Built around ideals of slow living and modern motherhood, Mother Muse is a bi-annual coffee table book that is a favourite at Glasshouse, loved especially by Glasshouse founder Olivia Crighton for its open and honest portrayal of motherhood in all its complexities.
After becoming a mother at a young age, model Shereen Jupp found little inspiration in traditional mother and baby magazines and made it her personal mission to create a publication that offered a more modern narrative to motherhood. The result is a publication that celebrates motherhood in all forms, combining artistic flair with fashion and lifestyle content, and insightful interviews from mothers around the world. The raw, emotional and intimate photography of each woman featured captures both the beauty and vulnerability of becoming a mother.
In conversation with Olivia, Shereen told us more about the story behind Mother Muse, and her thoughts on the pressure many women feel to be a ‘perfect mum’.
When I became pregnant, I was drawn to Mother Muse as it was one of the few publications that represented mothers as multi-dimensional, real women. What was your motivation for starting this project?
Mother Muse was inspired through my motherhood journey when I first gave birth to my beautiful daughter Adaline Rose. I struggled with postpartum depression being a young mother and not resonating with the things I loved prior to motherhood. The motivation for me was creating something I needed for myself, thus Mother Muse was born - a coffee table book devoted to mothers.
How does slow living fit within the life of the modern mother?
To me it means simple living and being a minimalist - I’ve always believed less is more. I also feel slow living is intertwined with living in the moment and taking a deep breath in those moments. My husband and I love nature and being outdoors and traveling I feel that is all somewhat sewed together as a mother and as a parent. I want my children to be brought up that way - less consumption and making more memories as a family.
I feel sometimes mothers are guilty of concealing parts of their experiences with their children from their friends and associates, perhaps due to risk of judgment or unwanted advice. Do you feel we live in a social climate that allows mothers to be honest and open with each other?
Absolutely, I believe it’s okay that we do our journeys differently and at our pace. There should be no judgement as long as the children are healthy, nourished and loved it’s okay to keep your opinions to yourself unless asked.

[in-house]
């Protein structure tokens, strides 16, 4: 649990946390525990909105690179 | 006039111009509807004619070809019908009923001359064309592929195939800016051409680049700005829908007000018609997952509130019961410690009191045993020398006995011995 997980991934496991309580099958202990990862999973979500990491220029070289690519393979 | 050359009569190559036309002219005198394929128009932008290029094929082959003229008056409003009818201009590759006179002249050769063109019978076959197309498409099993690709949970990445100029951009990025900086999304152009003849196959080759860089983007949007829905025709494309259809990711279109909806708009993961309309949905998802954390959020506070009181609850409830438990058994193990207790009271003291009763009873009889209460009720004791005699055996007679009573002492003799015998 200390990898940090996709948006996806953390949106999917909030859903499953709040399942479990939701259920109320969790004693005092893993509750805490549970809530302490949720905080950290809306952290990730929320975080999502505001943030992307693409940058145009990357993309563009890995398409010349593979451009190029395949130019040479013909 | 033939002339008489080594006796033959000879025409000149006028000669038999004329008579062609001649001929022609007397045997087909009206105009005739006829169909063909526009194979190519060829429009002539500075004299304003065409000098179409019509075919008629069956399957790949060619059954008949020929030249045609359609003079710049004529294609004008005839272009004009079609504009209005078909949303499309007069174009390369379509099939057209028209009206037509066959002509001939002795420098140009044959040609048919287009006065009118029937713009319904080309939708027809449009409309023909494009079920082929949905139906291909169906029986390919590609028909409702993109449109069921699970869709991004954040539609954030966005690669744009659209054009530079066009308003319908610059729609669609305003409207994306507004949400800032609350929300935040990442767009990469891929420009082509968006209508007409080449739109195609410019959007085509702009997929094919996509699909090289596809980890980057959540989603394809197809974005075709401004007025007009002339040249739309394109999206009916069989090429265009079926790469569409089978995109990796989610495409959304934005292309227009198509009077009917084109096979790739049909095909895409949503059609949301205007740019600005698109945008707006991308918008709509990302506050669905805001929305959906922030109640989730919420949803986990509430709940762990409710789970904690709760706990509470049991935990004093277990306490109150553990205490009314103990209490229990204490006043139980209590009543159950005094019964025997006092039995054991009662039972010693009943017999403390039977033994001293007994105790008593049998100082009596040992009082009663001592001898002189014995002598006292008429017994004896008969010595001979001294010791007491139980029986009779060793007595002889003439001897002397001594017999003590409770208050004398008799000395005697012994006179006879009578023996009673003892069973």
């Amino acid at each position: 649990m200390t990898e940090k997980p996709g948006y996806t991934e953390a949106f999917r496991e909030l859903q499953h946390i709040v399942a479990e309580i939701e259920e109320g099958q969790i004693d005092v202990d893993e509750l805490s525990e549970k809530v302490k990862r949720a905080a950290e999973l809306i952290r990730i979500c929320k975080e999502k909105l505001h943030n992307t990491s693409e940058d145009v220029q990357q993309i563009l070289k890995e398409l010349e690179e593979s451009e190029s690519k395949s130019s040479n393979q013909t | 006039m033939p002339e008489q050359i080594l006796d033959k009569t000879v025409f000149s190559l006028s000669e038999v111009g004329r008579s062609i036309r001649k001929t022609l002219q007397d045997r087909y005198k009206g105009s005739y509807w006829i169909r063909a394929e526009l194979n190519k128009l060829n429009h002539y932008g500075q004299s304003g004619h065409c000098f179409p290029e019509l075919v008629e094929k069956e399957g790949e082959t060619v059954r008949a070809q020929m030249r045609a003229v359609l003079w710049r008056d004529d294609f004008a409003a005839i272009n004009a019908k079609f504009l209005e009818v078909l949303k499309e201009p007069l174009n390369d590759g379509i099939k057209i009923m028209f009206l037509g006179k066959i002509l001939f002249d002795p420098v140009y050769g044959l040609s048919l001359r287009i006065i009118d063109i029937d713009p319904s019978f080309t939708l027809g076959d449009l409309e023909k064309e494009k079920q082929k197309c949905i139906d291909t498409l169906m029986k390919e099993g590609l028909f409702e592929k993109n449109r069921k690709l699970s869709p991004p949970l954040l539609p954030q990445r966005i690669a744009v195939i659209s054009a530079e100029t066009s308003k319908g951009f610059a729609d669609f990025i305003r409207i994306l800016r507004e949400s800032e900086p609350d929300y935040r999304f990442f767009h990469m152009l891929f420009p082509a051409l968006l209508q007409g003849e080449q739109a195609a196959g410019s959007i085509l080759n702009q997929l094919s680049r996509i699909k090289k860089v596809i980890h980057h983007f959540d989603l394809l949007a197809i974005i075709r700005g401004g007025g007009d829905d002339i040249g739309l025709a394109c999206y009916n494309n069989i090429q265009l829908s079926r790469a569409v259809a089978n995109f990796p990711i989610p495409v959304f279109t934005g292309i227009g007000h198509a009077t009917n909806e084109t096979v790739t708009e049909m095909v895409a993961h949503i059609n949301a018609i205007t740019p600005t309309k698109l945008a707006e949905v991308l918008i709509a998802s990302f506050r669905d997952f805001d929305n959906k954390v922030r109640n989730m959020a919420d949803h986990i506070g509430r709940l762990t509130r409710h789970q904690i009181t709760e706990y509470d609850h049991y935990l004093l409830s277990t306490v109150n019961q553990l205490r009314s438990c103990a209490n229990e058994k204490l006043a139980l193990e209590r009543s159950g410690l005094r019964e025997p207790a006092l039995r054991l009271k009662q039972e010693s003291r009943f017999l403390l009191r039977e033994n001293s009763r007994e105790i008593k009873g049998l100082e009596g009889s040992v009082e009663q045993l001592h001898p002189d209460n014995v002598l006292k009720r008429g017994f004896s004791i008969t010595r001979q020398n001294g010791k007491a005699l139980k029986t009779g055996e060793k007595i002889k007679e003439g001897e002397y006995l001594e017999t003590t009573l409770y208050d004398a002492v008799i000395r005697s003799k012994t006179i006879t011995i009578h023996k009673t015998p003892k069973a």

What prompted your recent ‘fed is best’ campaign?
It’s a personal photo essay that celebrates both forms of nourishing: breastfeeding and formula feeding. I breastfed both my babies up until 4 months due to low milk supply and being anaemic. When I had my daughter I dived deep into postpartum depression due to breastfeeding, I remember pumping for hours and not even getting out 50ml. My daughter was born 8 pounds and went down to 5 pounds and I felt so judged by the nurses around me and I finally introduced formula and still pumped just so I could offer her what I had. After that experience I told myself my daughter feels my love no matter what, it’s an everlasting bond. I believe formula feeding is a very sensitive untouched topic still where mothers feel a huge sense of guilt that can lead to horrible postpartum. My campaign is to celebrate those mothers and to express to them you are a great mother don’t be so hard on yourself. At the end of the day as women and as mothers we need to support one another and not judge each other.
Where do you think the pressure to be a ‘perfect mum’ comes from?
From ourselves and social media.
Raising children is wonderful, but it can obviously sometimes be tiring and challenging. How do you find the time to invest in yourself and your creative dream?
It’s still a learning process and still a challenge. I run the publication on my own without childcare and I feel at the moment my life is beautiful chaos. My daughter is 2 and my son is almost 8 months they rule my world and organise my day. When I get any time to work it’s during night or when my husband is able to watch them, I am hoping it will get easier but never give up on your dreams. It’s very important to balance that into your life no matter what.
I’ve seen that the Mother Muse Instagram is constantly at odds with Instagram’s ban on uncensored nipples. Why do you feel that this is an important issue to keep trying to tackle, even when your images may be frequently removed as a result?
My images are removed so often on Instagram, sometimes they are removed even when no breast is showing at all. I think somehow we still live in a time where motherhood is deeply censored and I think that’s ridiculous, it’s the most natural beautiful form and I will always challenge Instagram on it.
Has becoming a mother changed your perception of femininity as a whole?
Yes, our eyes say so much after we become mothers. I see mothers in a very different light. I see their vulnerability, their beauty, their sadness and their strength. Femininity in a sense of it’s beautiful seeing a mother nurture her baby and seeing how the mother figure changes; it’s new, it’s feminine it’s strong.
What are the most important values that you want to pass on to your daughter?
Strength to achieve and believe in her goals, strength to believe in her inner and outer beauty, I want her to acknowledge she is beautiful and never to compare herself to others. I want her to know girls have the power to do anything and that being a male or female has nothing to do with a person’s strengths.
Who or where do you go to for advice?
You can see more Mother Muse articles and purchase Mother Muse books online here.
All images: Mother Muse Magazine